Cited PatentFiling datePublication dateApplicantTitle
US2596182 *Feb 1, 1949May 13, 1952Sosaya Frank FCloset flange and test cap
US3606074 *Jul 24, 1969Sep 20, 1971Hayes Robert MMultiple purpose gripping lid
US3621623 *Mar 23, 1970Nov 23, 1971Downes Allan MacmillanApparatus for temporarily closing an opening formed at the top of vertical walls of a catch basin manhole or the like
US3654965 *Jun 1, 1970Apr 11, 1972Pneumatiques Caoutchouc MfgClosure members for pipe sections
Referenced by
Citing PatentFiling datePublication dateApplicantTitle
US3956437 *Nov 7, 1974May 11, 1976Ellis Joseph OMethod and apparatus for casting a concrete column
US3980268 *Jun 2, 1975Sep 14, 1976Ellis Joseph OCircular column mold having an upper alignment ring
US4005842 *Jul 31, 1975Feb 1, 1977Deccofelt CorporationTwist-off, break-away opening cover
US4046168 *Apr 28, 1976Sep 6, 1977Mm Plastic (Mfg) Company, Inc.Closure plugs
US4060100 *May 10, 1976Nov 29, 1977Miller Gerald VClosure for cylindrical pipe
US4071163 *Sep 8, 1976Jan 31, 1978Michael MartinApparatus for recovering paint spills
US4461938 *Aug 30, 1982Jul 24, 1984Carlingswitch, Inc.Switch case construction
US4703873 *Jun 23, 1986Nov 3, 1987Geren Keith L MReusable lid for beverage cans
US4886177 *Oct 31, 1988Dec 12, 1989Porex Technologies Corp. Of GeorgiaCap for tubes
US4915137 *Aug 15, 1988Apr 10, 1990Hall James ASheet plastic flange protector
US4969565 *May 25, 1989Nov 13, 1990Medical PlastiquesIndependent universal connector for enteral nutrition tubes
US5036889 *Apr 10, 1989Aug 6, 1991J. L. Clark, Inc.Tube with flip-top cap
US5224515 *Jan 30, 1992Jul 6, 1993Porex Technologies Corp.Tube closure
US5316045 *Mar 15, 1993May 31, 1994Taylor James RStorm drainage conduit plug
US5318075 *Sep 13, 1993Jun 7, 1994Roll Michael KDrip stop plug
US5377859 *Mar 29, 1993Jan 3, 1995Anchor Hocking CorporationCover for pan having variable conventional widths
US5476186 *Jan 6, 1994Dec 19, 1995Gemco Ware, Inc.Universal replacement carafe for coffee maker
US5795784 *Sep 19, 1996Aug 18, 1998Abbott LaboratoriesMethod of performing a process for determining an item of interest in a sample
US5806566 *Jul 18, 1997Sep 15, 1998Taylor; James R.Storm drainage conduit plug and sealing band therefor
US5856194 *Sep 19, 1996Jan 5, 1999Abbott LaboratoriesMethod for determination of item of interest in a sample
US5915418 *May 16, 1997Jun 29, 1999Turner; Glennard BruceRubber cap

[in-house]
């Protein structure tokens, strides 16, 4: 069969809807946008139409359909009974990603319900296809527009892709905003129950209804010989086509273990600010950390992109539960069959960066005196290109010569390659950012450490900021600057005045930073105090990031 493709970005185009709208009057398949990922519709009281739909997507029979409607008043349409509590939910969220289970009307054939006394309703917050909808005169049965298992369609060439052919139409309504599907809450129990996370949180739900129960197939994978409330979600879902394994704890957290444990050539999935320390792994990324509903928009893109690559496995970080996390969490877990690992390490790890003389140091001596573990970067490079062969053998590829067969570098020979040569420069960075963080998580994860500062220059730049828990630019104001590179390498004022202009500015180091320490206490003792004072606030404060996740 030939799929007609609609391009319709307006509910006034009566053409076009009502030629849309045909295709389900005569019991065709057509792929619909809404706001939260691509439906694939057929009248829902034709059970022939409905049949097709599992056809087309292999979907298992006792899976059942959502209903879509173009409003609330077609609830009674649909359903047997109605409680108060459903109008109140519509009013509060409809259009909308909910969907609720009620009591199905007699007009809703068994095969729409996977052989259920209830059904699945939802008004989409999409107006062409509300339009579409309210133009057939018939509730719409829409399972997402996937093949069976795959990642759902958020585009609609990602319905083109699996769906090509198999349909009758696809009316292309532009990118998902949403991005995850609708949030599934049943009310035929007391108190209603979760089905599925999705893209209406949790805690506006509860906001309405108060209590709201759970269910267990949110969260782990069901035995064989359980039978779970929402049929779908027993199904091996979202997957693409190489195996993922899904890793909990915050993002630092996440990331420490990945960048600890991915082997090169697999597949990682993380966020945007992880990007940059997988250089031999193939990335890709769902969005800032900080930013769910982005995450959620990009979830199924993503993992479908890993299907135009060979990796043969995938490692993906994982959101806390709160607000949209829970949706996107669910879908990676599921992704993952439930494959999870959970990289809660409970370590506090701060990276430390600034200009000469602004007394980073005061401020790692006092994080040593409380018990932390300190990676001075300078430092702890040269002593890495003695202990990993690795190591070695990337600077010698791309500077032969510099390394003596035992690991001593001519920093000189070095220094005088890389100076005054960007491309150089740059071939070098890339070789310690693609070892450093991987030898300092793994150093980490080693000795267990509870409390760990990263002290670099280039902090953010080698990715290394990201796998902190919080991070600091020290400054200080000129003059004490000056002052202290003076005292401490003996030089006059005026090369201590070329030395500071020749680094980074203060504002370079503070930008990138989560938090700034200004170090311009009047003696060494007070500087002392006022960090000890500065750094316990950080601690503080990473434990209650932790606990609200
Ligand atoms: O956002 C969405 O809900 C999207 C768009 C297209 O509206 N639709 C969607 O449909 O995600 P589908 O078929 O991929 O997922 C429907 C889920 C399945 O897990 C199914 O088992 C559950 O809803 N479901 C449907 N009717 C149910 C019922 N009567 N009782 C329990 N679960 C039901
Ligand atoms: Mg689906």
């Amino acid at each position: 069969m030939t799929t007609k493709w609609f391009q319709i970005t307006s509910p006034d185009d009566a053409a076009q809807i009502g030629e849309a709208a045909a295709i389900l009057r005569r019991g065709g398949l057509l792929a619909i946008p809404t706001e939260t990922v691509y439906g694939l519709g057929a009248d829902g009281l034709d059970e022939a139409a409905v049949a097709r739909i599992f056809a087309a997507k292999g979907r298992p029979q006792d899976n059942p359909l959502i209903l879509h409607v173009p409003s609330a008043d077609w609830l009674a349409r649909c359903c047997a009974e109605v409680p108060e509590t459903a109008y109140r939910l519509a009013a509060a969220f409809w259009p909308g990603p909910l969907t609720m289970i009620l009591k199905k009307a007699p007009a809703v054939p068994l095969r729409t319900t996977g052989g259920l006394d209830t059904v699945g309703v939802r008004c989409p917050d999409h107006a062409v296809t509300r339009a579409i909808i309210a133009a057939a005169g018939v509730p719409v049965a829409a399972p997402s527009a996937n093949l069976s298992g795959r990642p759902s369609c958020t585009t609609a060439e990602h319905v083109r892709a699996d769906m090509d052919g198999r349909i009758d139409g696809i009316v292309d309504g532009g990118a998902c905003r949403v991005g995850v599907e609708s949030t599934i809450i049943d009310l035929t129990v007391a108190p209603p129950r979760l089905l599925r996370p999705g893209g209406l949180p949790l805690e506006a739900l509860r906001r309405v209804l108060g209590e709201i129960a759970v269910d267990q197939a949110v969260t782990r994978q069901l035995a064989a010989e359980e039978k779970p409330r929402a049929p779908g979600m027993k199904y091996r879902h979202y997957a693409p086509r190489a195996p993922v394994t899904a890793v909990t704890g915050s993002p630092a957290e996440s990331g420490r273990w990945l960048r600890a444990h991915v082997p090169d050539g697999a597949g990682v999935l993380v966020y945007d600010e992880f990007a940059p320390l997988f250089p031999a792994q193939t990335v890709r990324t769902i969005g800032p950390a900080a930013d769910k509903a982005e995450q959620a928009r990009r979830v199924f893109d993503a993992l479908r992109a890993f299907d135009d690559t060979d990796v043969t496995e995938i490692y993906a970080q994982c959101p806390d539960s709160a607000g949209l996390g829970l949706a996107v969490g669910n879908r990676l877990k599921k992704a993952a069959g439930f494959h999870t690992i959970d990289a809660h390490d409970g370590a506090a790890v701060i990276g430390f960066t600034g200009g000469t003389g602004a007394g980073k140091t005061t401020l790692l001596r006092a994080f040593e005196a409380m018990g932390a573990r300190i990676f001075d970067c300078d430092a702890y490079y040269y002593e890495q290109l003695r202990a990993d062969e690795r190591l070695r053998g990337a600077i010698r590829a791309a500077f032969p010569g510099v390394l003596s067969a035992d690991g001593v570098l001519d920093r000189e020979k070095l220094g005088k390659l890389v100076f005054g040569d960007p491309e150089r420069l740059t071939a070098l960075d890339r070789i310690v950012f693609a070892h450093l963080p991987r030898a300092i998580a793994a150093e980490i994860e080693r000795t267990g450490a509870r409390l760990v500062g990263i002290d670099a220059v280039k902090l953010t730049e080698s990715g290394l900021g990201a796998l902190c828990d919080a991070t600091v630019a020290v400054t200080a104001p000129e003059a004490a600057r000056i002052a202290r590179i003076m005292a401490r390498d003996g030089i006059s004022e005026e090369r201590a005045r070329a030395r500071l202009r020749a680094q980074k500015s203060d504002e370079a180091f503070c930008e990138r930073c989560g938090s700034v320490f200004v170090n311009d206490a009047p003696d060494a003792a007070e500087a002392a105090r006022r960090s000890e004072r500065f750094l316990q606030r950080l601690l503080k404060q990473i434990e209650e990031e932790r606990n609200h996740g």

US5915583 *May 21, 1997Jun 29, 1999Abbott LaboratiesFor holding a patient sample
US5954094 *Sep 25, 1997Sep 21, 1999Lufran IncorporatedEnd cap for providing a fluid-tight seal between dissimilar materials
US6360779Apr 11, 2001Mar 26, 2002Aqueduct Utility Pipe Contractor, Inc.Closure device for a pipe/wall aperture
US6408887 *Apr 17, 2001Jun 25, 2002Rick RahimzadehDual size plumbing end cap
US6562298Apr 23, 1999May 13, 2003Abbott LaboratoriesStructure for determination of item of interest in a sample
US6604647 *Jun 23, 1997Aug 12, 2003Ropak CorporationMolded container and lid having strategically positioned drainage opening
US6978803 *May 28, 2004Dec 27, 2005K&M Plastics, LlcFlue cap
US7347455 *May 4, 2005Mar 25, 2008Weldon TaquinoRiser protector
US8066158 *Sep 3, 2005Nov 29, 2011Gateway Plastics, Inc.Closure for a container
US8118091 *Feb 4, 2010Feb 21, 2012Baker Jerry GEnd protector system for tubular goods
US20100037977 *Aug 12, 2009Feb 18, 2010Rick RahimzadehUniversal pipe cap
US20120160359 *Feb 17, 2012Jun 28, 2012Baker Jerry GEnd protector system for tubular goods
DE19700889B4 *Jan 14, 1997Nov 23, 2006Peter KrollSchutzkappe für die Enden von Rohren oder Stangen
EP0232756A1 *Jan 21, 1987Aug 19, 1987REHAU AG + CoPot-shaped plastic sealing plug for pipes
EP0339525A2 *Apr 22, 1989Nov 2, 1989Walter SchnorrerDevice for temporarily plugging the end of a pipe used as a district heating pipe, a water supply pipe or a sewer pipe
EP0362831A2 *Oct 4, 1989Apr 11, 1990Ernst-Georg OrtweinSafety plug for discharge pipes
EP0595678A1 *Oct 11, 1993May 4, 1994S.A. Raccords Et Plastiques NicollSelective branching device for drainage pipes of sanitary installations
EP2511585A1 *Feb 10, 2012Oct 17, 2012Veritas AgClosing element for pipe ends
Classifications
U.S. Classification138/89, 220/802, 220/266, 220/287
International ClassificationF16L55/11, F16L55/10
Cooperative ClassificationF16L55/1141
European ClassificationF16L55/11L